In general, the signs and symptoms of illness are vague and nonspecific in neonates making the identification of specific diagnoses challenging (Table 67-1). The survival of premature infants has produced a population of children whose corrected gestational age (chronological age since birth in weeks minus the number of weeks of prematurity) makes them, in some ways, similar to neonates. Neonates present to the emergency department with a range of conditions that span from normal to critical.
Table 67-1 Nonspecific Signs and Symptoms of Neonatal Emergencies |Favorite Table|Download (.pdf)
Table 67-1 Nonspecific Signs and Symptoms of Neonatal Emergencies
|Fever or hypothermia|
|Abnormal tone (limp or stiff)|
|Altered mental status (lethargy or irritability)|
|Cyanosis or mottling|
Bottle-fed infants generally take 6 to 9 feedings (2 to 4 oz) in a 24-hours period, with a relatively stable pattern developing by the end of the first month of life. Breast-fed infants generally prefer feedings every 1 to 3 hours. Infants typically lose up to 12% of their birth weight during the first 3 to 7 days of life. After this time, infants are expected to gain about 1 oz/d (20 to 30 grams) during the first 3 months of life. The number, color, and consistency of stool in the same infant changes from day to day and differs among infants. Normal breast-fed infants may go 5 to 7 days without stooling or have 6 to 7 stools per day. Color has no significance unless blood is present or the stool is acholic (ie, white).
A normal respiratory rate for a neonate is from 30 to 60 breaths/min. Periodic breathing (alternating episodes of rapid breathing with brief (< 5 to 10 seconds) pauses in respiration) is usually normal. Normal newborns awaken at variable intervals that can range from about 20 minutes to 6 hours. Neonates and young infants tend to have no differentiation between day and night until approximately 3 months of age.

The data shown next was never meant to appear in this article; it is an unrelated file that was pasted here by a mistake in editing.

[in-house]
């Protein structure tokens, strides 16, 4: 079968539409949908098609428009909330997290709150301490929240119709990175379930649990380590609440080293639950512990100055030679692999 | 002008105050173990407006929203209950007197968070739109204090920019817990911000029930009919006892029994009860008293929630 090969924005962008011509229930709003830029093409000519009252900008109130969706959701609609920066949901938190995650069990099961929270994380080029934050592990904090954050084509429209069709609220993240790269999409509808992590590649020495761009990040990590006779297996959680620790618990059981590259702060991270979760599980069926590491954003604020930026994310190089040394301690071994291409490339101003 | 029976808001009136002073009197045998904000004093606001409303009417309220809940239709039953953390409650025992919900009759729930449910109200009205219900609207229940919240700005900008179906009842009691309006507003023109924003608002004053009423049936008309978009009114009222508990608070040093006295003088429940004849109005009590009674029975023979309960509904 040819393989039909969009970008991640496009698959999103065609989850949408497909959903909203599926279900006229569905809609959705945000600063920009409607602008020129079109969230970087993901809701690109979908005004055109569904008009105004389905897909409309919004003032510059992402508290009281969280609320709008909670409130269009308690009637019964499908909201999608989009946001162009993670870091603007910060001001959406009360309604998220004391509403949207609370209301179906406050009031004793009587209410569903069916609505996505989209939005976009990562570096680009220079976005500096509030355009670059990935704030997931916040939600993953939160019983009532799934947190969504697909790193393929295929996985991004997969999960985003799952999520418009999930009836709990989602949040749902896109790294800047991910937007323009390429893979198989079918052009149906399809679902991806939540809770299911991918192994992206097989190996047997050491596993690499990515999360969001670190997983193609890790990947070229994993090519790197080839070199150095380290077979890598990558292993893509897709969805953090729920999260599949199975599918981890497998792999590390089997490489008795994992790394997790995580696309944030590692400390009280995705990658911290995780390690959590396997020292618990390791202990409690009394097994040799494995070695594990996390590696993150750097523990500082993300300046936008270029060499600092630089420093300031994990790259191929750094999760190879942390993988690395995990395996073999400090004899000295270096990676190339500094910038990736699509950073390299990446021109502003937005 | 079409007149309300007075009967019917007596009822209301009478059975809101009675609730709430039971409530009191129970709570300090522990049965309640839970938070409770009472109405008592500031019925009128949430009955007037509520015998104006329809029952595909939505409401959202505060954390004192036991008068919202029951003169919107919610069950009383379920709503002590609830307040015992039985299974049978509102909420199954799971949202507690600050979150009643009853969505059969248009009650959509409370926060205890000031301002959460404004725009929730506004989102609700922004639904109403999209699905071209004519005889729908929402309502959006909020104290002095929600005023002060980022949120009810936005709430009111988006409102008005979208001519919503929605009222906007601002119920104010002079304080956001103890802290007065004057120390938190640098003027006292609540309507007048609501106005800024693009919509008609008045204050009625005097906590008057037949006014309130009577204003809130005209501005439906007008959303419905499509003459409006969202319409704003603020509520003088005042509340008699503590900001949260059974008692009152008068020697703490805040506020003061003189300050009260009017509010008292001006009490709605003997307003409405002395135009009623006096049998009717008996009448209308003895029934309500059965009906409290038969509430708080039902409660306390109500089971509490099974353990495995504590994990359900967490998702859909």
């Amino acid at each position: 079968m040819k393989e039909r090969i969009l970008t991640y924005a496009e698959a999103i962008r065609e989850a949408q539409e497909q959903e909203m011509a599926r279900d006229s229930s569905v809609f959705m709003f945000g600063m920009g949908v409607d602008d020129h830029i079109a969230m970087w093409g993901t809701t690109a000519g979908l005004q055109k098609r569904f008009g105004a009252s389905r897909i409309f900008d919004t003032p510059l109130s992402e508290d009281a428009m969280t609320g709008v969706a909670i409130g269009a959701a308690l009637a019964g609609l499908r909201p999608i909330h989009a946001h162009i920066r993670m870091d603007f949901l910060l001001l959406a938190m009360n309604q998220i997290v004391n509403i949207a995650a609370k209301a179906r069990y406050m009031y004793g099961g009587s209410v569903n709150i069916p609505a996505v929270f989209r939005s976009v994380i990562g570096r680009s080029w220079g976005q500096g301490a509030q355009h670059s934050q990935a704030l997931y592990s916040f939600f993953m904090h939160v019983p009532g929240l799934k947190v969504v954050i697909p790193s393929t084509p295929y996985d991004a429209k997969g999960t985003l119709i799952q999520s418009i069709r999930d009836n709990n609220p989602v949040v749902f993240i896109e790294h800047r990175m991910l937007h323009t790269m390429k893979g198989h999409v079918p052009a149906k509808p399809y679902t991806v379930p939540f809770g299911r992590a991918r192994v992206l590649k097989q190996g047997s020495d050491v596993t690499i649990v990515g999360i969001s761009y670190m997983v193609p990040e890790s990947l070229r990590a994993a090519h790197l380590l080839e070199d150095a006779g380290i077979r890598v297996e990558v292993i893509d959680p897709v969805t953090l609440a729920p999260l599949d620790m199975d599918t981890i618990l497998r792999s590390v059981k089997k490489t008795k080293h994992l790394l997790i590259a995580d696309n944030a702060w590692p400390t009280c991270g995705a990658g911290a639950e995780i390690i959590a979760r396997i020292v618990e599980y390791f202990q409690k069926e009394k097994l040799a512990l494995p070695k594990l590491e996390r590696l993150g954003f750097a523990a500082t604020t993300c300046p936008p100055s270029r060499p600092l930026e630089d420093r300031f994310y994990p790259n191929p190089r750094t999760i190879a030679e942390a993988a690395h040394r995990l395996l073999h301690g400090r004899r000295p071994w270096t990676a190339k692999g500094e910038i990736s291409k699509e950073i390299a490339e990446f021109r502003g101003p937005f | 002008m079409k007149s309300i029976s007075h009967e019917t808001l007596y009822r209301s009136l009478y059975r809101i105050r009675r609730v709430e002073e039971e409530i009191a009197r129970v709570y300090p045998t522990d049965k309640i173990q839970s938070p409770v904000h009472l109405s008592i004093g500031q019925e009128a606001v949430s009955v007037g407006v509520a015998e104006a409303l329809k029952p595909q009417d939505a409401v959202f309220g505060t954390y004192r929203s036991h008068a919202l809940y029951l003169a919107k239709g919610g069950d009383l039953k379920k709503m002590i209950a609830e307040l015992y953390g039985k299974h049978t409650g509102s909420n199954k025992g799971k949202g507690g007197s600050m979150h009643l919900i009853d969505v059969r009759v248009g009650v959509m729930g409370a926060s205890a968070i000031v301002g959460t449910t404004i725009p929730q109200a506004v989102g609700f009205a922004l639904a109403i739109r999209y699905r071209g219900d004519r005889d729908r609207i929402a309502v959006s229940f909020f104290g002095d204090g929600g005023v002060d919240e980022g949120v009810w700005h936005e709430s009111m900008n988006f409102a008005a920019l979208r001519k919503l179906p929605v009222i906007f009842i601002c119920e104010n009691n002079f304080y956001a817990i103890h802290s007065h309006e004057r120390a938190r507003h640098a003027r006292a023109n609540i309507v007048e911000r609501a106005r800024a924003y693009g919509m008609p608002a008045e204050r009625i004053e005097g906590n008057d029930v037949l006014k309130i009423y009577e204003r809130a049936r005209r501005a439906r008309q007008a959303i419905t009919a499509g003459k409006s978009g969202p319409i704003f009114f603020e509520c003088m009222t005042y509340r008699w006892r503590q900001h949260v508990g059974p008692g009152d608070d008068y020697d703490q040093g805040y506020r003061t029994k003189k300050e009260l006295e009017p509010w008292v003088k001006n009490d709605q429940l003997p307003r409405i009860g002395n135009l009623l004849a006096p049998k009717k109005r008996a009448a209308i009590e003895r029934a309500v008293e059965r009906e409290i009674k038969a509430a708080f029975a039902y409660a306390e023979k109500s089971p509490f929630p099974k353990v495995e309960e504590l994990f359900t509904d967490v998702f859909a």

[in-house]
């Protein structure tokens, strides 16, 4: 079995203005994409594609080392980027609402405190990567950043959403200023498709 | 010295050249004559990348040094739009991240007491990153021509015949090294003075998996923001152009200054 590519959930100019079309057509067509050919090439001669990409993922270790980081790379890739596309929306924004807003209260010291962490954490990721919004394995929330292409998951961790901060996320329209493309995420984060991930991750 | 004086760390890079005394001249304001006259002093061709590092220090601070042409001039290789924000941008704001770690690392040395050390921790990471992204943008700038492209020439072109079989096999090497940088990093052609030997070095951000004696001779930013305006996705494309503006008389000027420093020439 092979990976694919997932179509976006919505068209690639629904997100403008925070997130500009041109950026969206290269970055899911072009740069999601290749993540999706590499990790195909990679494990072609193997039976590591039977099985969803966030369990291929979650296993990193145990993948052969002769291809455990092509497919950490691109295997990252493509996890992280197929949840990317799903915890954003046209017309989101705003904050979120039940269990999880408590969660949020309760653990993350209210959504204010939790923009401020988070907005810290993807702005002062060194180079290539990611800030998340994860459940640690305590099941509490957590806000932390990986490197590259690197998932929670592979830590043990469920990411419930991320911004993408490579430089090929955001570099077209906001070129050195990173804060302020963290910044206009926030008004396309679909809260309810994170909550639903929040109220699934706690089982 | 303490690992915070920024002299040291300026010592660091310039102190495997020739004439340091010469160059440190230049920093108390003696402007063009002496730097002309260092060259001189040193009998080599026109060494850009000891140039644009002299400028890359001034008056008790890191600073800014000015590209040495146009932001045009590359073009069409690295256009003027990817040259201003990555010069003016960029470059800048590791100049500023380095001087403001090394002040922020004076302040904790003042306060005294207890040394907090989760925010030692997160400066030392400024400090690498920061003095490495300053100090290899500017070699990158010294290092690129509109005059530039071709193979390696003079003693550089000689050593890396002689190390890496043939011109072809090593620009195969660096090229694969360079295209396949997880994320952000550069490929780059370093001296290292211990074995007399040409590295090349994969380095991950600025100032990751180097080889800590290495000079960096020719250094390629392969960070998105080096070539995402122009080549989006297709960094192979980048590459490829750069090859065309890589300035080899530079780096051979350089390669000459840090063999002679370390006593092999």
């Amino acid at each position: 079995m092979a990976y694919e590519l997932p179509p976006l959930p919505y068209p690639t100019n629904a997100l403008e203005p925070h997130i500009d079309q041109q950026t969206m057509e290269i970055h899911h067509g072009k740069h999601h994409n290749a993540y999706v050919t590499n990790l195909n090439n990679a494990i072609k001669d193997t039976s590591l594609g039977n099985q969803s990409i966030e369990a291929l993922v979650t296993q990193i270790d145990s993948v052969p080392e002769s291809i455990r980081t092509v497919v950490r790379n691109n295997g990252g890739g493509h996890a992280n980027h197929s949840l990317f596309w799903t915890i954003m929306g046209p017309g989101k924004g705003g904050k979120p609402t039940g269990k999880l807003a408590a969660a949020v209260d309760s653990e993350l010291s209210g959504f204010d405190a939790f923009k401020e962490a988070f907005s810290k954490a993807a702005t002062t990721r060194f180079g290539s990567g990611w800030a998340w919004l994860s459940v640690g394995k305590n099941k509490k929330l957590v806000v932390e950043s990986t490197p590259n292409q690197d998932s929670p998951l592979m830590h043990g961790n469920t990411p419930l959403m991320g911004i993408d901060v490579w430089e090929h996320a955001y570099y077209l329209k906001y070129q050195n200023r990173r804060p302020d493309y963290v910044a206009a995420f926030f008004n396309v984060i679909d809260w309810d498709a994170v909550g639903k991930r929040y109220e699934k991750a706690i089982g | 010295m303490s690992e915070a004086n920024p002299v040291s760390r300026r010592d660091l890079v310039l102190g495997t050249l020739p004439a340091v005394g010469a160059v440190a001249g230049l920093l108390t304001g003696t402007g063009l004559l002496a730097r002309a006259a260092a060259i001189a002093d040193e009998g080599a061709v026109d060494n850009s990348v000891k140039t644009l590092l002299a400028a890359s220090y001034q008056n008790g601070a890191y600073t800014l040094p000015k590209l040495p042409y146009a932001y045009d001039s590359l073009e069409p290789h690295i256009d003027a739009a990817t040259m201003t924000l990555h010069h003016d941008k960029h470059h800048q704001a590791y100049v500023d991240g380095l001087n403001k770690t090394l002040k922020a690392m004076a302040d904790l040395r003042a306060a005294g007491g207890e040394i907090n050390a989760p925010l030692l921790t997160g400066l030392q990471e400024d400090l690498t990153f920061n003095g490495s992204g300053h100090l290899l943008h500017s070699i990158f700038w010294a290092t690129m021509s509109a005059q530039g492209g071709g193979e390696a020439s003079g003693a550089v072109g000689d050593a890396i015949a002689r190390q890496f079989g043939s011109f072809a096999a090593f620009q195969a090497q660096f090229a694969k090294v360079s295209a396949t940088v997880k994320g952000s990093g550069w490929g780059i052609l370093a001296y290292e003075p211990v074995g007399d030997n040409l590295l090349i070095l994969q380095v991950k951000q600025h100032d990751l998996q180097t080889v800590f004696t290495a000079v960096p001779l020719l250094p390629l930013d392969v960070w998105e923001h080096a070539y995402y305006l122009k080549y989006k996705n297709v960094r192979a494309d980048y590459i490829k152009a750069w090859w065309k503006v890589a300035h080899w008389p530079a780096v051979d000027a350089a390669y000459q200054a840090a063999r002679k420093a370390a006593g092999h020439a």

There are benign to life-threatening causes of prolonged crying in infants (Table 67-2). True inconsolability represents a serious condition in most infants and requires investigation for injury (accidental or inflicted), infection, supraventricular tachycardia (SVT), corneal abrasion, hair tourniquet, hernia or testicular torsion, or abdominal emergency. If, after a thorough emergency department evaluation, a cause for excessive crying has not been identified and the child continues to be inconsolable, admission to the hospital is warranted.
Table 67-2 Conditions Associated with Acute, Unexplained, Excessive Crying in Neonates |Favorite Table|Download (.pdf)
Table 67-2 Conditions Associated with Acute, Unexplained, Excessive Crying in Neonates
|Hair tourniquet (finger, toe, penis)|
|Fracture (nonaccidental trauma)|
|Inborn error of metabolism|
|Acute infection (sepsis, urinary tract infection, meningitis)|
|Congenital heart disease (including supraventricular tachycardia)|
|Abdominal emergency (incarcerated hernia, volvulus, intussusception)|
Intestinal colic is the most common cause of excessive (but not inconsolable) crying. The cause is unknown. The incidence is about 13% of all neonates. The formal definition includes crying for at least 3 hours per day ...